In 1944, Kay and Jane travel on an overnight train from Miami to New York, accompanied by Harry. Kay is the mistress of "The Man", a rich industrialist, whom they are to meet so that they ... See full summary »
Revak is an Iberian prince from Penda, a small island where the Carthagian fleet ransacked and enslaved the surviving native men, including him. After an eventful passage aboard a galley, ... See full summary »
Political corruption is vividly depicted as a ruthless WWI veteran takes almost complete control of a state with the help of a crooked lawyer. The film is enhanced by John Payne's persuasive performance as "The Boss."
After he mends a marital rift between a vacationing young couple, the bored, fragile wife falls hopelessly in love with the husband's ex-colleague who is married to a long suffering and ... See full summary »
Barry Sulivan is a cynical gangster who controls the Neptune Beach waterfront. He runs a numbers racket with the local soda shop owner: the police are in his pocket and the local hoods are on his payroll.
In the wilderness of early Colonial days, trapper Tom Hutter lives with his two daughters in an isolated floating fort. Tom's one-man vendetta against Indians has brought the wrath of the Hurons down on him...thereby garnering the reluctant aid of wilderness wanderer Deerslayer and his Mohican blood-brother, Chingachgook. Among adventures, violence and escapes, a batch of dirty secrets emerges... Written by
Rod Crawford <firstname.lastname@example.org>
Old Tom Hutter:
Thank ye, oh Lord, for delivering my enemies into my hands. When them blood-lustin' heathen Hurons come loping this way, I'm going to give 'em hellfire and damnation right out of the mouth of my cannon. I'm going to smite 'em hip and thigh like the Good Book says... and teach 'em the error of their sinful ways. Amen, Lord.
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I've always shared Mark Twain's views on James Fenimore Cooper's writing & would much rather see a decent movie version of any Natty Bumpo story than having to wade through the ponderous verse, & tuned into American Movie Classics tonight to see one of the many movie versions out there about The Deerslayer. Made in 1957, this cut-rate production starring Lex Barker (who played Tarzan a few times before this), Rita Moreno (whom I have never seen this young) & Forrest Tucker (whom I like much better on "F Troop") comes across as something only marginally as good as something you might have seen produced by "The Wonderful World Of Disney." Or maybe by Sid & Marty Krofft, to be seen as the live-action segments on "The Banana Splits."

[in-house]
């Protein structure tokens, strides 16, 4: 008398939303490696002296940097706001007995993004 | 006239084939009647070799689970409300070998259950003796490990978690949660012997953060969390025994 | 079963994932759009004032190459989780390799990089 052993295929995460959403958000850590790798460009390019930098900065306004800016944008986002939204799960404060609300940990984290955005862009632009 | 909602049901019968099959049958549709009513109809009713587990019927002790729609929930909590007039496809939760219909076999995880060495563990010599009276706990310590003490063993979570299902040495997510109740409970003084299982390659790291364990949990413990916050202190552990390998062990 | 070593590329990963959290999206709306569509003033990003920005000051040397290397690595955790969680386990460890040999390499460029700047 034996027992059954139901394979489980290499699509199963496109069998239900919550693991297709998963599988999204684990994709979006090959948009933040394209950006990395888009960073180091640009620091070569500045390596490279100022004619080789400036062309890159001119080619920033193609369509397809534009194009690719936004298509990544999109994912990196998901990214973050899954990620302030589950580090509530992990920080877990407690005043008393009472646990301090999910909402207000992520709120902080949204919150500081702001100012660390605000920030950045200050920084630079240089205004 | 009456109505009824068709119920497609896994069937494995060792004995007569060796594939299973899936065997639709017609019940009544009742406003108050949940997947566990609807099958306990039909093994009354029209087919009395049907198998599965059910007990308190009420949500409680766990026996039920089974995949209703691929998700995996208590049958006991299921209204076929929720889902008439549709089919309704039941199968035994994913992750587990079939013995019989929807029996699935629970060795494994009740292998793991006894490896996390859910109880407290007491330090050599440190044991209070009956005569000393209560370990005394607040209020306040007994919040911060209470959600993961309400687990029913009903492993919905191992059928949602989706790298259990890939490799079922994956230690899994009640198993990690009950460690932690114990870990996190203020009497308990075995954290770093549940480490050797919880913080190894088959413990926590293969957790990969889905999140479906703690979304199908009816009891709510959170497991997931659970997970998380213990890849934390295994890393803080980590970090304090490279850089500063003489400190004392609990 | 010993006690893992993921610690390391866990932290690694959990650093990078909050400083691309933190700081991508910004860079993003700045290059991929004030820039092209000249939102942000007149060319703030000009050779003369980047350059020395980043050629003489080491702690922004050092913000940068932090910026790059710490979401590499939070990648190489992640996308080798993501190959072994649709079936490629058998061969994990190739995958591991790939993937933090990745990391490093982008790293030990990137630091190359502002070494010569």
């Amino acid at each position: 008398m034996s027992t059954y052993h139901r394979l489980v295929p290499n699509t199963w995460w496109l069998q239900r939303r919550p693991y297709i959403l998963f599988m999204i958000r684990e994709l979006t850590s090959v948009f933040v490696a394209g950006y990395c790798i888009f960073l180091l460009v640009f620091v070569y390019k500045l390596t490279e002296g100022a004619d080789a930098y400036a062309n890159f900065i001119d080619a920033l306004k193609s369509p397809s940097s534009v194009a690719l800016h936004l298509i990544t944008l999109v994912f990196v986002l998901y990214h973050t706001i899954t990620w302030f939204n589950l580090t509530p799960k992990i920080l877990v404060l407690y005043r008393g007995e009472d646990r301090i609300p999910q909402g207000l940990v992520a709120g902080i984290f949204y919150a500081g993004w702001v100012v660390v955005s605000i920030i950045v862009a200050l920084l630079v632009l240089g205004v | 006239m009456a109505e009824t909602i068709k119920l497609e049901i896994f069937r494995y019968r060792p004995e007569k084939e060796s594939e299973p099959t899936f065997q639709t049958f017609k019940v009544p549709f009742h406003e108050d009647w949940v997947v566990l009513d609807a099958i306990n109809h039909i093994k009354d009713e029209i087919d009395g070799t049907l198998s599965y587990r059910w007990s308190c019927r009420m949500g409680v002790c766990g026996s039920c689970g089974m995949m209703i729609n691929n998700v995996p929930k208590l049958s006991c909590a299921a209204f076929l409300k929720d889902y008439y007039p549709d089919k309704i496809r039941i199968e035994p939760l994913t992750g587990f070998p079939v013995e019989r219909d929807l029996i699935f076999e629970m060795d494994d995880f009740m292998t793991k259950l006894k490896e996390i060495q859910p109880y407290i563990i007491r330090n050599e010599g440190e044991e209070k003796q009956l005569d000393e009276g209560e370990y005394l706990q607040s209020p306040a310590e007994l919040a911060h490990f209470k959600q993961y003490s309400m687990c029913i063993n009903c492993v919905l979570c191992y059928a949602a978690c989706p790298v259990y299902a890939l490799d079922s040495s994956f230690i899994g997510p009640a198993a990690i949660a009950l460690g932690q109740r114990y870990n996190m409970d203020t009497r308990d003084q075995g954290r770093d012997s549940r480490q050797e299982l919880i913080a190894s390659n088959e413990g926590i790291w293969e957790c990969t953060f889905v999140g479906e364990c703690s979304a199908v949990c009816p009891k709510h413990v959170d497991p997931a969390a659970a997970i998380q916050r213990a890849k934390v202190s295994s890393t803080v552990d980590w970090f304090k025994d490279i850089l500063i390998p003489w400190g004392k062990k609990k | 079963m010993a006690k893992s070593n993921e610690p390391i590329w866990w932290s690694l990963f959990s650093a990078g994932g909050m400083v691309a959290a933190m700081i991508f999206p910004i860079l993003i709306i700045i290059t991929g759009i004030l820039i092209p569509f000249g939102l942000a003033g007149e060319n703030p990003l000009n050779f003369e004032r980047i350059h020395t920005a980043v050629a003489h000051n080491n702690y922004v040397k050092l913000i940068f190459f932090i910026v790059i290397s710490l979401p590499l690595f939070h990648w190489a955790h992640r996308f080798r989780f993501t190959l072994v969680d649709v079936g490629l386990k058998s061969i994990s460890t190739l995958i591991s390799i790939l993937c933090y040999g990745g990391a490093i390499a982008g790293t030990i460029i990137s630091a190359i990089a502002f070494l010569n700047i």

Deerslayer & his faithful Indian companion Chingachgook stumble onto an old trader (Tucker) who asks for their help in protecting a crazy old man & his two daughters from a Huron assault. Well-groomed & stoic throughout, Deerslayer agrees (for some reason) & meets the old man on his floating fort in the middle of the river. The crazy codger hates Indians, & he seems to pamper & flatter his oldest daughter while telling his youngest (played by Moreno) that she's feeble-minded. Deerslayer has suspicions about the whole set-up, but you don't have to be an avid mystery-novel reader to figure out the reasons behind the Huron charge. Barker, constantly posing with his gun & giving those humored looks at the women that George Reeves as Superman always did, plays an android Deerslayer, & the fight scenes are about as exciting as the cliched "Yi yi yi" the Huron holler out when attacking is threatening.
I guess this was made for the Saturday-morning-movie crowd, but there's a part of me that can't believe that even children of the 1950s would be taken in by what now seems obvious: the ridiculously stereotyped Indians, the bad, off-the-screen violence poorly done, even the wooden performance by Barker must've been seen as more comic than heroic. Daniel Day-Lewis frantically saying, "Don't worry, I'll find you!" never looked better.
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